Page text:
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April 7, 2020, 11:52 p.m.

Manipulating Group Elements

By Maurice Ticas

Tags:

Algebra

Group Theory

Proof

What is there to say when given a group and a few of its elements? With very little information, group behavior of elements can reveal simple relationships. We summarize some simple relationships when manipulatiing group elements.

Consider the group \(<G,\cdot>\) and let \(a_1,a_2,a_3 \in G\). We then have that \[a_{1}^{3} = e \Rightarrow a_1 = (a_{1}^{-1})^2\] \[a_{1}^{2}=e \Rightarrow a_{1}=(a_{1}^{-1})^3\] \[\text{If }(a_{1})^{-1} = a_{2}^{3} \text{ for some } a_2 \in G \text{, then } a_1 = (a_2^{-1})^3\] \[a_{1}^{2}a_{2}a_{1} = a_{2}^{-1} \Rightarrow a_2 = \left [ (a_{1}a_{2}a_{1})^{-1} \right]^{3} \] \[a_{1}a_{2}a_{1} = a_{3} \Rightarrow a_{2}a_{3}=(a_{2}a_{1})^{2}\]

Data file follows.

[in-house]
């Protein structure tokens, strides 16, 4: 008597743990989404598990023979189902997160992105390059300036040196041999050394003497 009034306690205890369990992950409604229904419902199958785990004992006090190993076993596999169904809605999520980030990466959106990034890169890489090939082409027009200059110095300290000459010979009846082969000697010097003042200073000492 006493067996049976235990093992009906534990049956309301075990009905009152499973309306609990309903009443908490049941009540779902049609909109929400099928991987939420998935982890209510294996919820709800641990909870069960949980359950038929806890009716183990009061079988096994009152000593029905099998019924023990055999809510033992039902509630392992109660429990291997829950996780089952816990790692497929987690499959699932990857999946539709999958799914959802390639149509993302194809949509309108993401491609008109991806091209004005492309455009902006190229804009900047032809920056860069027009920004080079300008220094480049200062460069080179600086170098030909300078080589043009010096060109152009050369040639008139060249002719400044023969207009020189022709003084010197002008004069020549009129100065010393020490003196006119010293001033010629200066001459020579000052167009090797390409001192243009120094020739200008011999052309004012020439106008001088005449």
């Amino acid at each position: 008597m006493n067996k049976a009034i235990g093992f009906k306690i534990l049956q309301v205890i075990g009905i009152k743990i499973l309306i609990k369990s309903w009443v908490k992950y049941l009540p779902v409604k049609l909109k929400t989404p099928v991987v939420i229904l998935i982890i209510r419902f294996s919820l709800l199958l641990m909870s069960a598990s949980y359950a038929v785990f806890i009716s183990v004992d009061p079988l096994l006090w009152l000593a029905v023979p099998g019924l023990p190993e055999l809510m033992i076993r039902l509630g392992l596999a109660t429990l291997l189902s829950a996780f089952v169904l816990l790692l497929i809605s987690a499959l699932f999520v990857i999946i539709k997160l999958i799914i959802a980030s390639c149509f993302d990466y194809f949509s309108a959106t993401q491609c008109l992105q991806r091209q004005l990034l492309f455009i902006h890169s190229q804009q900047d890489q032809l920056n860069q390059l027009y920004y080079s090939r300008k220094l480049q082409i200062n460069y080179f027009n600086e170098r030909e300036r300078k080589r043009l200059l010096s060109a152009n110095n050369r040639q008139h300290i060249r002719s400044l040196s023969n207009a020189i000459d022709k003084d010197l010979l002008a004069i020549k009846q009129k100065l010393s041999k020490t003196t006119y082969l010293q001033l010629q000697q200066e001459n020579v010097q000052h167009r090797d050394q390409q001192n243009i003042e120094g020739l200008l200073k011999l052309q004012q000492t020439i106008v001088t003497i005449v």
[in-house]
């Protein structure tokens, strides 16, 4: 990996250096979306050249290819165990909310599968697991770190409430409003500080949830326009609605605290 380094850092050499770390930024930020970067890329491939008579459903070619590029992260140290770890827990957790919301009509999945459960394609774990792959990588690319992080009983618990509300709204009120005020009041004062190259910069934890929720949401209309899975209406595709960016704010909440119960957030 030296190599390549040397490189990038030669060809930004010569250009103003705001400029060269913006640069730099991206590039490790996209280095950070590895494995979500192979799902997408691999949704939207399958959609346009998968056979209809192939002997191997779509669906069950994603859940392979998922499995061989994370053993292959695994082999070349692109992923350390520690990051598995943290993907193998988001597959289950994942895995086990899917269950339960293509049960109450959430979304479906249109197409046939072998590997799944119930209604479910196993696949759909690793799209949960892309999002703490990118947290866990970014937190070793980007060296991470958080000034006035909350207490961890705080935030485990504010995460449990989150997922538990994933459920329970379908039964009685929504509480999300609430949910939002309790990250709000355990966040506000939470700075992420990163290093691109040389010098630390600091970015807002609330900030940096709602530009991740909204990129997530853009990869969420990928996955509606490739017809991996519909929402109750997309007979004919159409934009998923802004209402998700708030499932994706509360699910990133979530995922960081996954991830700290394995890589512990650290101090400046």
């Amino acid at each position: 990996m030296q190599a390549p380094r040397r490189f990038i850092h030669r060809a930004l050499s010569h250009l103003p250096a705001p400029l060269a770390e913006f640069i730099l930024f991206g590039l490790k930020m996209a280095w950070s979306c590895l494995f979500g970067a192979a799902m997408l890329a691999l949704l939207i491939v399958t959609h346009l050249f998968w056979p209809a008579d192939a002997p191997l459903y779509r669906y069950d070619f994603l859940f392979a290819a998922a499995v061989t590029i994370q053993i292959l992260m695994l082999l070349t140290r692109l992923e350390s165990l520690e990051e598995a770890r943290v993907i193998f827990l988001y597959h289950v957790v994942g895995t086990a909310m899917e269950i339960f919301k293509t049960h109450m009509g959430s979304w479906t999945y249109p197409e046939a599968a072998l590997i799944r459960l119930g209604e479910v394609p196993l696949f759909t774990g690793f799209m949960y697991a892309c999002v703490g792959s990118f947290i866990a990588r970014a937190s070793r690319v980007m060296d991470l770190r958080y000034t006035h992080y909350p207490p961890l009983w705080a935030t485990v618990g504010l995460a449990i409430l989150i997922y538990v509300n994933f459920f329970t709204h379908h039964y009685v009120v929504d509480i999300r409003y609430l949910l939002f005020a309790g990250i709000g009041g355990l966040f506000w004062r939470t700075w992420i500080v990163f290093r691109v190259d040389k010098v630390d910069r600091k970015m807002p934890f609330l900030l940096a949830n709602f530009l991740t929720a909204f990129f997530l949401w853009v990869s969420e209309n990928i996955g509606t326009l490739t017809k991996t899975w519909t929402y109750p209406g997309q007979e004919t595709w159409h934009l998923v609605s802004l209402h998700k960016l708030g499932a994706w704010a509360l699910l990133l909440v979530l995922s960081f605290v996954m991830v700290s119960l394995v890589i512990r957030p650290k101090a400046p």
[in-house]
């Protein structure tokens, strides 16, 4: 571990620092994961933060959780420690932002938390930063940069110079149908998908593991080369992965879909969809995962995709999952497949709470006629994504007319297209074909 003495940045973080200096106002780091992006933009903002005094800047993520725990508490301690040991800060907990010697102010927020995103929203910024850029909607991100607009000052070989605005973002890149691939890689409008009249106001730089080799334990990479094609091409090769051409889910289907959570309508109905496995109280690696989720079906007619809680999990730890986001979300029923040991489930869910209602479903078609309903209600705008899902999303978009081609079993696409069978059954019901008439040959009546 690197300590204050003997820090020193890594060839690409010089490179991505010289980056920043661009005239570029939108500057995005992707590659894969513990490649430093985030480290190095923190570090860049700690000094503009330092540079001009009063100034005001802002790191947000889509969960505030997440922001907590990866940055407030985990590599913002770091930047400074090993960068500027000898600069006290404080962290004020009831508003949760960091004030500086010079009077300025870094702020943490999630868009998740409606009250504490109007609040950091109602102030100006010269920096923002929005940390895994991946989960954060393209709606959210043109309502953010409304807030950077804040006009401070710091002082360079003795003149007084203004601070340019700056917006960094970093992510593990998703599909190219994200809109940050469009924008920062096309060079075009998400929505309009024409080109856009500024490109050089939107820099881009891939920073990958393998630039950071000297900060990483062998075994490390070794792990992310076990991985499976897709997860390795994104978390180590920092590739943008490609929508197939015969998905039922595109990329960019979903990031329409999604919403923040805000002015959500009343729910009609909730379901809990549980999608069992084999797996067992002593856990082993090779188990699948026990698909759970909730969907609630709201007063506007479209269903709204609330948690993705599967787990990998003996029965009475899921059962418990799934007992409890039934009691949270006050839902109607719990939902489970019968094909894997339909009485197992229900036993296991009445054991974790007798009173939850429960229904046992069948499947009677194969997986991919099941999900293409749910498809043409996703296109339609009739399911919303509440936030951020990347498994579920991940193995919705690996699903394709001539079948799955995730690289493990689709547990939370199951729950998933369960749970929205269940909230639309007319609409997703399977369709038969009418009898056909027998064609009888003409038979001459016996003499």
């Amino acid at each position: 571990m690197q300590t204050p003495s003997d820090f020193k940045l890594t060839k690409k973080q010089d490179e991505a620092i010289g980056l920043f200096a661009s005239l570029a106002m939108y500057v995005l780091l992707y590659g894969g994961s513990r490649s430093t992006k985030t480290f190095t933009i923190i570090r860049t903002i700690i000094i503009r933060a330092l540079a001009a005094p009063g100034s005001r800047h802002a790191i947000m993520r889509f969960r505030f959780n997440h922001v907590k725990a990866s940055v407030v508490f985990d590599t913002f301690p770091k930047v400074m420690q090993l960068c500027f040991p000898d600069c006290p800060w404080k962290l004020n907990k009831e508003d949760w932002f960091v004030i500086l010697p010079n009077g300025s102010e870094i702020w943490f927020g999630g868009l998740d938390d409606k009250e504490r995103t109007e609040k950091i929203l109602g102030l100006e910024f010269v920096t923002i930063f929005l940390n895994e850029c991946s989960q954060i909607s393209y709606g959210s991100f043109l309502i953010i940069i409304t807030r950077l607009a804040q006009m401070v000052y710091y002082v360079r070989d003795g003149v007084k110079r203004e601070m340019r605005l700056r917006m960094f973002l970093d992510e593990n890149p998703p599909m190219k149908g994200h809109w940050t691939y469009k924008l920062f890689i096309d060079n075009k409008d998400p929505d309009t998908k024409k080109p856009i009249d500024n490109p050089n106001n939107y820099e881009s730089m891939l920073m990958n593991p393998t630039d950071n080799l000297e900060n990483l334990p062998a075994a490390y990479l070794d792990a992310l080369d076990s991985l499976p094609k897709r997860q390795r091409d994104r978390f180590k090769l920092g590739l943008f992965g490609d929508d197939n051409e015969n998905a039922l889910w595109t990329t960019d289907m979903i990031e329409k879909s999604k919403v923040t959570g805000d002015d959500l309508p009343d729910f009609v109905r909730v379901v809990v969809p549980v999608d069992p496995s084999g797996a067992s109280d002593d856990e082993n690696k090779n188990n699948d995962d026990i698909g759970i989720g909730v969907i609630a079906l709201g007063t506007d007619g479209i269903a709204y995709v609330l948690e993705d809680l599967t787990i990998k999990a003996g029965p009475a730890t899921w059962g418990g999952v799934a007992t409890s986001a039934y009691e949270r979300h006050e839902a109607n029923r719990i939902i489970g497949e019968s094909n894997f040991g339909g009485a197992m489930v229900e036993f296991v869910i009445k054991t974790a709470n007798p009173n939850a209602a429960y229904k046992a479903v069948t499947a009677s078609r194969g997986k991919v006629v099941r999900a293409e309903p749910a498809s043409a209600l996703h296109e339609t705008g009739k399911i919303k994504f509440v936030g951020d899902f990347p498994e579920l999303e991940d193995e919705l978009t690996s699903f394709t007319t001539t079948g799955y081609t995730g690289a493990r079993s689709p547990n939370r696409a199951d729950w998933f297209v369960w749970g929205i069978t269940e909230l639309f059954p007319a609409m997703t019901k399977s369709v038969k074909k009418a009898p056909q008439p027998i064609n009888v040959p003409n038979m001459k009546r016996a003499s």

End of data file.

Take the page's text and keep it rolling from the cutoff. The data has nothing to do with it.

You can read and study the proofs. They just use the properties of a group. Arguments will not be more involved than a typical usage of induction.

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